A consumer proposal is an important tool available for those who have creditors who are seeking to collect on debts. At its most basic, a consumer proposal allows you to make an offer to creditors to pay off your debt, but with more favorable and reasonable terms for you. If you want to reduce your interest payments, reduce what you owe, or extend the time you have to pay off debts, here is the information you need to know about consumer proposals.
Is A Consumer Proposal Right For You?
Consumer proposals aren’t appropriate for everyone. If you owe less than $1,000 or more than $250,000, you are likely not eligible for a consumer proposal. However, there are certain debt exclusions, such as mortgage debt, that don’t count towards these thresholds. Speaking with an experienced bankruptcy trustee can help you better understand if a consumer proposal fits your needs.
What Is A Consumer Proposal?
A consumer proposal is considered a formal offer to your creditors. You want to pay off your debt, but you need your creditors to help you before the debt grows unmanageable.
A trustee will examine your financial situation and offer your creditors your proposal. This proposal may request the creditors to extend how much time you have to pay off the debt or offer them only a certain percentage of the debts owed. You may also request to reduce interest payments. Sometimes a proposal will request all of these actions be taken.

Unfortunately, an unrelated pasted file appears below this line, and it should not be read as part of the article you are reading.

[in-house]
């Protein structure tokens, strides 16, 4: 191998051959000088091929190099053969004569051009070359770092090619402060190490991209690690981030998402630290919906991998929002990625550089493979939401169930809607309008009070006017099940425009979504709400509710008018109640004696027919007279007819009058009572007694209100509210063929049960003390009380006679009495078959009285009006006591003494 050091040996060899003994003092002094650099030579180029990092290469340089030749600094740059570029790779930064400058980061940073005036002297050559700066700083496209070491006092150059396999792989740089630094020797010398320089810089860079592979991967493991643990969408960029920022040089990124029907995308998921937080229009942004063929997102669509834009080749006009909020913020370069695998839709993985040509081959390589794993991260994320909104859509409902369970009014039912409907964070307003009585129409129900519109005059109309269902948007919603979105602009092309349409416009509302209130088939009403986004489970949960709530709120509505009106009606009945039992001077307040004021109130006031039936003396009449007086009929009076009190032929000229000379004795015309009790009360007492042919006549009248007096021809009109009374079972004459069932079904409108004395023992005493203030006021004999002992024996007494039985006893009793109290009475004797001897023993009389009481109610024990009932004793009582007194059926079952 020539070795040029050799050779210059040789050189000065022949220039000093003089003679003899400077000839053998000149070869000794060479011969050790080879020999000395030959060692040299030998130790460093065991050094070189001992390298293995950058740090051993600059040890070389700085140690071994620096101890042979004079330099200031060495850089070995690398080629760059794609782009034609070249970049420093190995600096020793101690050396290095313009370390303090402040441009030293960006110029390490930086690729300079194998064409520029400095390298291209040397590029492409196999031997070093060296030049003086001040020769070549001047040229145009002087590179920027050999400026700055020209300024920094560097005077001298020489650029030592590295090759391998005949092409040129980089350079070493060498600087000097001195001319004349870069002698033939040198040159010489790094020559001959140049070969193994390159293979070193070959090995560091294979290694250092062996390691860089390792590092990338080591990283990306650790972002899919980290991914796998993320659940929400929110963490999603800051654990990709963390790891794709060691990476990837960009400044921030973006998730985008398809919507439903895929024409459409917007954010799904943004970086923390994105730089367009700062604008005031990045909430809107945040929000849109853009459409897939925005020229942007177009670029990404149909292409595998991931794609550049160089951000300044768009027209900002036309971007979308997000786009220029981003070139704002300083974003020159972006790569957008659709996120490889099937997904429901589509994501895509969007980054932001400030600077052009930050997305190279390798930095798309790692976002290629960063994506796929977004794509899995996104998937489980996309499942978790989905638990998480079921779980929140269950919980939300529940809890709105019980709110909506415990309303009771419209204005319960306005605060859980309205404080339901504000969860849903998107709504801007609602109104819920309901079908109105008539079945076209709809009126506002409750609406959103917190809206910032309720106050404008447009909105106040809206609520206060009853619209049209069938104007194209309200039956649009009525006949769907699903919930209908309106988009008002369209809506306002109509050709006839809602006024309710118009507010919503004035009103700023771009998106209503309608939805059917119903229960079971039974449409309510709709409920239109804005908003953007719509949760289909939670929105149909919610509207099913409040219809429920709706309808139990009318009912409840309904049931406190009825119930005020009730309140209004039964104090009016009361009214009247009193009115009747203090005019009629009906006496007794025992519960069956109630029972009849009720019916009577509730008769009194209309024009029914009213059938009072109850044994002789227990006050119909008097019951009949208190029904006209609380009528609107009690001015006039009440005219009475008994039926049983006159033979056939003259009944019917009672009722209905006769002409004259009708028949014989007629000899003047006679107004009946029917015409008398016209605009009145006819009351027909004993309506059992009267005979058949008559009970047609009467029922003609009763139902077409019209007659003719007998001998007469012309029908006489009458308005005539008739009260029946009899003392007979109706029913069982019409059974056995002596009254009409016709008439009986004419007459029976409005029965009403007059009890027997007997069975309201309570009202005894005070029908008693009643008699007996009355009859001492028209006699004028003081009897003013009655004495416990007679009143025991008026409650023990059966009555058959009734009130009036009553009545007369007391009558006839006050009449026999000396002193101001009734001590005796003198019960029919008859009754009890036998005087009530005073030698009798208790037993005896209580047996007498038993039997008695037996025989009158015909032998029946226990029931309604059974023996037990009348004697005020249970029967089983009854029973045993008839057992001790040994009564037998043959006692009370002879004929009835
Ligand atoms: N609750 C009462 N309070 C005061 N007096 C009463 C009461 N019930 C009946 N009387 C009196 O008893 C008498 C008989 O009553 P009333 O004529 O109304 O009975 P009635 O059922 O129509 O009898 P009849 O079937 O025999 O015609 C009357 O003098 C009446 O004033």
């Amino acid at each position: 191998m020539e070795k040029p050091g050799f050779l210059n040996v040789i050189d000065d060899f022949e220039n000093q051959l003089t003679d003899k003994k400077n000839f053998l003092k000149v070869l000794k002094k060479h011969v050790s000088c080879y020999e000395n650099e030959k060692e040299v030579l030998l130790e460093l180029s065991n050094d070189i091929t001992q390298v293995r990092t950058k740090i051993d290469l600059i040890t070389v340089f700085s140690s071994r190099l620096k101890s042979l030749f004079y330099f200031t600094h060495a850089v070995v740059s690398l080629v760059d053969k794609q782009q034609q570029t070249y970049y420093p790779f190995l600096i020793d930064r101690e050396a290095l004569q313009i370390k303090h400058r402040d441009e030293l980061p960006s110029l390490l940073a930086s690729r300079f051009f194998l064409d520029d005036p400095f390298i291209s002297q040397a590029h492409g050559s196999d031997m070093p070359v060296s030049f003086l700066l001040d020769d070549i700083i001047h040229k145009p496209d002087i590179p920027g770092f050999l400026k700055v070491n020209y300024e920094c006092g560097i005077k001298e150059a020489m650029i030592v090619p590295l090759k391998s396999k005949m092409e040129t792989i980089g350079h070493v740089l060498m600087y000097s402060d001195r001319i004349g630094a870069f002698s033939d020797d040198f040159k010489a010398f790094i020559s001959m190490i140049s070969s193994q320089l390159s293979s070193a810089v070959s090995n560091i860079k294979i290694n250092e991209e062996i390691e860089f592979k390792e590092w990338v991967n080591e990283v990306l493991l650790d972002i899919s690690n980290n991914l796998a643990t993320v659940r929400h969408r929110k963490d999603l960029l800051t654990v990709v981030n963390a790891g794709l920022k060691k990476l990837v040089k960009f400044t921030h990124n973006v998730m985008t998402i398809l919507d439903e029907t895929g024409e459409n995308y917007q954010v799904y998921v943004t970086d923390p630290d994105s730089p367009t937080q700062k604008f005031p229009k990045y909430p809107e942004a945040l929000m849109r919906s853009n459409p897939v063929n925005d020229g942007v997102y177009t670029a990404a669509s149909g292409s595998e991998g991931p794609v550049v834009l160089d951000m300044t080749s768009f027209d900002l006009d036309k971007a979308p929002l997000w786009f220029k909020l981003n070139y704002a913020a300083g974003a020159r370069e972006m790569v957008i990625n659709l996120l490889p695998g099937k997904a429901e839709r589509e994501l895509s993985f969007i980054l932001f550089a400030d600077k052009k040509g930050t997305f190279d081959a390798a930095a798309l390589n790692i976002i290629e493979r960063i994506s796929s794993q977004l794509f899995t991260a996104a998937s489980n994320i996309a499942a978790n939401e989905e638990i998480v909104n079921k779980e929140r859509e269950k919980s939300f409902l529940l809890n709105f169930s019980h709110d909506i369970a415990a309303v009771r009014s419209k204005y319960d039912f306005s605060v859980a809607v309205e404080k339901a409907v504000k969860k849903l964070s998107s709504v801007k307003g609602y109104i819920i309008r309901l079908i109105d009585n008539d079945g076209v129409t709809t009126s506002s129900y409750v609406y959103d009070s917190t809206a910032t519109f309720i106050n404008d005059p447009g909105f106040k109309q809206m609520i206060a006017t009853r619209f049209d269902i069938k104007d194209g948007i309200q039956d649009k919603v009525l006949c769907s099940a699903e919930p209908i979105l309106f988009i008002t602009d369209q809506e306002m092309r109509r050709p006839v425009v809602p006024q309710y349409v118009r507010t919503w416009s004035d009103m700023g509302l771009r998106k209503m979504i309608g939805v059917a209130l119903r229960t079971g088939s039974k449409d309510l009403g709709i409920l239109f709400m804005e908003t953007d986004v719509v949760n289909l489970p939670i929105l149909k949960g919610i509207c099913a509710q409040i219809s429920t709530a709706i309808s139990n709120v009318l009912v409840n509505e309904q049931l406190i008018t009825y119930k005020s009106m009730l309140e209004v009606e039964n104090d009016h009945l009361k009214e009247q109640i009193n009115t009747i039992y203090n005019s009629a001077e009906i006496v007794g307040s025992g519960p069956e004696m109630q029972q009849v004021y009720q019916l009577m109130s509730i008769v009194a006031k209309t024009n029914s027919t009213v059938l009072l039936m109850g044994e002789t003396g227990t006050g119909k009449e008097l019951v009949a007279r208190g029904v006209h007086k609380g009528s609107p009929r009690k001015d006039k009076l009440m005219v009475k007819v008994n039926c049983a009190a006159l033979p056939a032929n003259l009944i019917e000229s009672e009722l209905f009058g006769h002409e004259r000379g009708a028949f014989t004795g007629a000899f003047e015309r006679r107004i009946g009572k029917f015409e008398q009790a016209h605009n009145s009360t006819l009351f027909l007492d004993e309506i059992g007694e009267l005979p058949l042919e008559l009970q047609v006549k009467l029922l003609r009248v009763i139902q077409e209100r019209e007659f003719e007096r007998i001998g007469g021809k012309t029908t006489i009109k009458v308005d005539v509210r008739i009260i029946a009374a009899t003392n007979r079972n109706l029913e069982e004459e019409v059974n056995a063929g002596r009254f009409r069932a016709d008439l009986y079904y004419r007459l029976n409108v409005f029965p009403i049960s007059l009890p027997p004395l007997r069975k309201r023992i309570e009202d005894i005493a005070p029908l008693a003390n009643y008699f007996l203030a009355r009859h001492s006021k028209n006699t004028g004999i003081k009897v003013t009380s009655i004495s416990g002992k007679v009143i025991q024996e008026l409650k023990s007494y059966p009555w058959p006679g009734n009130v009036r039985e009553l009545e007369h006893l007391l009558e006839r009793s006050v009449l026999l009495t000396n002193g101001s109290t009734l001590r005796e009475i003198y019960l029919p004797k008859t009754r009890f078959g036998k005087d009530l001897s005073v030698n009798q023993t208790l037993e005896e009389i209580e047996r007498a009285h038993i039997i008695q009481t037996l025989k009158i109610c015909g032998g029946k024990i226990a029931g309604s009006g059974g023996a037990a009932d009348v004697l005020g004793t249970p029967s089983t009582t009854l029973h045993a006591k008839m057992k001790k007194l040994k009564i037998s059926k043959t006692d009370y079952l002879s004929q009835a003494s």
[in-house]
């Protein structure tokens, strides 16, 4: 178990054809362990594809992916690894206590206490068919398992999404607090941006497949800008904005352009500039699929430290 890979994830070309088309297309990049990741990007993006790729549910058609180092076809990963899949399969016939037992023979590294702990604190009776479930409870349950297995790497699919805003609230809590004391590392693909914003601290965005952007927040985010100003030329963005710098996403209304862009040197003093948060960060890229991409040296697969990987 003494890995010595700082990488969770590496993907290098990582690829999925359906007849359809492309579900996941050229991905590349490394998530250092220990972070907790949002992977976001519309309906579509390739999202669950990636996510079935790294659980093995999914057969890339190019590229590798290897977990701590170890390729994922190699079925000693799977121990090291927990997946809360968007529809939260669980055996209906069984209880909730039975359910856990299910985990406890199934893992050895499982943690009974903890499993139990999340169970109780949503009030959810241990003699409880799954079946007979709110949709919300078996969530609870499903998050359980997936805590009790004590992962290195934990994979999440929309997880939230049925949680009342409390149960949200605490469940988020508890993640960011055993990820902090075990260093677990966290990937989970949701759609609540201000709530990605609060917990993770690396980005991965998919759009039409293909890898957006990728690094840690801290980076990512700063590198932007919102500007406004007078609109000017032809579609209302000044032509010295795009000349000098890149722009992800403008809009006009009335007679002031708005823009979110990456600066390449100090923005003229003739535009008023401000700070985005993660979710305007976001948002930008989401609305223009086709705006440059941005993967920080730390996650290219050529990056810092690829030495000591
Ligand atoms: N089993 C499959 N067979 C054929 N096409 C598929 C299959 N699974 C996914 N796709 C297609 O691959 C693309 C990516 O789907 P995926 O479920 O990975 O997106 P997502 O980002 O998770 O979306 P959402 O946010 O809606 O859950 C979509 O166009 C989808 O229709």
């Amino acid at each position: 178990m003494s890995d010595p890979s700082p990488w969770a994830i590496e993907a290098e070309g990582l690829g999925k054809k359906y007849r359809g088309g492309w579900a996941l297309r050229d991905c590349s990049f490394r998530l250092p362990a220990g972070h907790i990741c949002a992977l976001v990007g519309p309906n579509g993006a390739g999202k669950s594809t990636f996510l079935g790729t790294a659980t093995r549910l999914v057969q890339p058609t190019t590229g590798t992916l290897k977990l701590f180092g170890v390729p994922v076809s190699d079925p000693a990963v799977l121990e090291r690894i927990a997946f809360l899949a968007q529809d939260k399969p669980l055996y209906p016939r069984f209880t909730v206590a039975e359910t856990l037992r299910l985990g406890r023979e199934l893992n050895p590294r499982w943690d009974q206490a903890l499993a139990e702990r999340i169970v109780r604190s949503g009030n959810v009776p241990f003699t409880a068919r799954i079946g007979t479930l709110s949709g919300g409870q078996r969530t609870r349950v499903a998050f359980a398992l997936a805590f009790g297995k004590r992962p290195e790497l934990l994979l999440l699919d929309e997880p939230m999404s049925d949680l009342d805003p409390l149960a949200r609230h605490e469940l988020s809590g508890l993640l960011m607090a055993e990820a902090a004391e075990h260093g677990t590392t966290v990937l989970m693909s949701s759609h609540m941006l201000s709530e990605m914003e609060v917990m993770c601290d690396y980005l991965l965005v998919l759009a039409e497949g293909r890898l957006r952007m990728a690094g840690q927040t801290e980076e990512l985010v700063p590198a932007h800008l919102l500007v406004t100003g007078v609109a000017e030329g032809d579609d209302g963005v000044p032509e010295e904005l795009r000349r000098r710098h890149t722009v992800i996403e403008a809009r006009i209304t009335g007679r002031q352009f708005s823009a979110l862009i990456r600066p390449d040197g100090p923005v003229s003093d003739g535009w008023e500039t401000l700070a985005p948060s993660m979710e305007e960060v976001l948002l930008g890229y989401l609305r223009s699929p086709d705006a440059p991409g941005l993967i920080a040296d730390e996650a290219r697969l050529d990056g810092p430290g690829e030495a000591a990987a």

All payments to your creditors will occur through the bankruptcy trustee, who will act as an intermediary. The trustee will then use this money to pay off what you owe.
Other Benefits of A Consumer Proposal
Once you file a consumer proposal, your wages will stop being garnished and any lawsuits against you by creditors will halt. You will also likely be able to keep your assets under the terms of a consumer proposal.
Creditors Are Under No Obligation To Accept Your Terms
It’s important to realize that creditors can reject or accept your proposal, and they have no legal obligation to negotiate the terms of your debt. However, they often have an incentive to work with you to recoup the money they are owed. Creditors have 45 days to accept or reject your proposal, otherwise it will automatically be accepted.
If your proposal is rejected, you have the right to resubmit a new proposal. If this second proposal is rejected, you may have to file for bankruptcy if you cannot reach an agreement with your creditors.
Your Obligations Under The Proposal
If your consumer proposal is accepted, it is legally binding. You must either pay a lump sum or periodic payments. However, certain factors can lead to your proposal being annulled, such as missing three payments. It’s important to work with your bankruptcy trustee to ensure you make the required payments under the proposal. If you successfully pay off your creditors under the terms of the proposal, you will be released from your debt obligations.
You will also be obligated to attend two government mandated financial counselling sessions and potentially attend meetings with your creditors. However, it’s important to know that an experienced bankruptcy trustee at Dana MacRae will walk you through each step of the process of a consumer proposal in Ontario.
A consumer proposal is your chance for a fresh start. Call us for a free and confidential consultation at 1-800-665-9965, and we can help you determine whether a consumer proposal is right for you.